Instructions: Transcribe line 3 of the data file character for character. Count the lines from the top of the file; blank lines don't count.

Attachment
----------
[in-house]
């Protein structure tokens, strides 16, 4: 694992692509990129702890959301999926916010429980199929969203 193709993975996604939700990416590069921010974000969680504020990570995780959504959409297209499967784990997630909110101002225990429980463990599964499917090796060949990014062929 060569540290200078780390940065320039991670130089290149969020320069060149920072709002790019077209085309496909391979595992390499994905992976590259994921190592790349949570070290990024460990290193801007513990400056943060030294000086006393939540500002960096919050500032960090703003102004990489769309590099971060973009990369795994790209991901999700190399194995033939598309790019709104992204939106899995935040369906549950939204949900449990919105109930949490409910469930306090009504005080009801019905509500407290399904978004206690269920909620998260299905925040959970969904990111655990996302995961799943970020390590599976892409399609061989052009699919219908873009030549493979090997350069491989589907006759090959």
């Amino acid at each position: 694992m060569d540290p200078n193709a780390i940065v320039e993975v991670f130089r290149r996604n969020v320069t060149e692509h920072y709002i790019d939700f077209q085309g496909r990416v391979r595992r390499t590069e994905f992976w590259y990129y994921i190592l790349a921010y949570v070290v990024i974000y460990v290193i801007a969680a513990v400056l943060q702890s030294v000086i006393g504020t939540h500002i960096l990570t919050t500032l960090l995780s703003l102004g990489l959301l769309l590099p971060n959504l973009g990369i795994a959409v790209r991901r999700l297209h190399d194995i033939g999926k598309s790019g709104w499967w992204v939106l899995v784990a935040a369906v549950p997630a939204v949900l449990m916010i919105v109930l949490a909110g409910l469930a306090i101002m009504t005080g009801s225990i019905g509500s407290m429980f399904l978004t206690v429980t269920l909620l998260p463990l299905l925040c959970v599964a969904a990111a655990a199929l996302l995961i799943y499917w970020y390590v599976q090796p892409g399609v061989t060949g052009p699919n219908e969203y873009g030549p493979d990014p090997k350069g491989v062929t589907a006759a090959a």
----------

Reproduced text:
């Amino acid at each position: 694992m060569d540290p200078n193709a780390i940065v320039e993975v991670f130089r290149r996604n969020v320069t060149e692509h920072y709002i790019d939700f077209q085309g496909r990416v391979r595992r390499t590069e994905f992976w590259y990129y994921i190592l790349a921010y949570v070290v990024i974000y460990v290193i801007a969680a513990v400056l943060q702890s030294v000086i006393g504020t939540h500002i960096l990570t919050t500032l960090l995780s703003l102004g990489l959301l769309l590099p971060n959504l973009g990369i795994a959409v790209r991901r999700l297209h190399d194995i033939g999926k598309s790019g709104w499967w992204v939106l899995v784990a935040a369906v549950p997630a939204v949900l449990m916010i919105v109930l949490a909110g409910l469930a306090i101002m009504t005080g009801s225990i019905g509500s407290m429980f399904l978004t206690v429980t269920l909620l998260p463990l299905l925040c959970v599964a969904a990111a655990a199929l996302l995961i799943y499917w970020y390590v599976q090796p892409g399609v061989t060949g052009p699919n219908e969203y873009g030549p493979d990014p090997k350069g491989v062929t589907a006759a090959a």